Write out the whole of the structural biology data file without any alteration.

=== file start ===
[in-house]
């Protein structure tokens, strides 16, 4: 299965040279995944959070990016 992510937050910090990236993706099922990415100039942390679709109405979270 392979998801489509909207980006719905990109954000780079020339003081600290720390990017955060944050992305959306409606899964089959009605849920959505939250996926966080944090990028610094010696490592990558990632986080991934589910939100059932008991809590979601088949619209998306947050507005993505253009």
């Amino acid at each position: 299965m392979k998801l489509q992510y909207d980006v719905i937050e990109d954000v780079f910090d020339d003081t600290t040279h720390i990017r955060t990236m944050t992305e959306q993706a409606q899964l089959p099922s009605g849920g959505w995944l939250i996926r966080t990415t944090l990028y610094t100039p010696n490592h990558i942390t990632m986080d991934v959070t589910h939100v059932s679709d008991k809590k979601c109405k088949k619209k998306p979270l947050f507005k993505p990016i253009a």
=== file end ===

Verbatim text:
[in-house]
């Protein structure tokens, strides 16, 4: 299965040279995944959070990016 992510937050910090990236993706099922990415100039942390679709109405979270 392979998801489509909207980006719905990109954000780079020339003081600290720390990017955060944050992305959306409606899964089959009605849920959505939250996926966080944090990028610094010696490592990558990632986080991934589910939100059932008991809590979601088949619209998306947050507005993505253009």
């Amino acid at each position: 299965m392979k998801l489509q992510y909207d980006v719905i937050e990109d954000v780079f910090d020339d003081t600290t040279h720390i990017r955060t990236m944050t992305e959306q993706a409606q899964l089959p099922s009605g849920g959505w995944l939250i996926r966080t990415t944090l990028y610094t100039p010696n490592h990558i942390t990632m986080d991934v959070t589910h939100v059932s679709d008991k809590k979601c109405k088949k619209k998306p979270l947050f507005k993505p990016i253009a």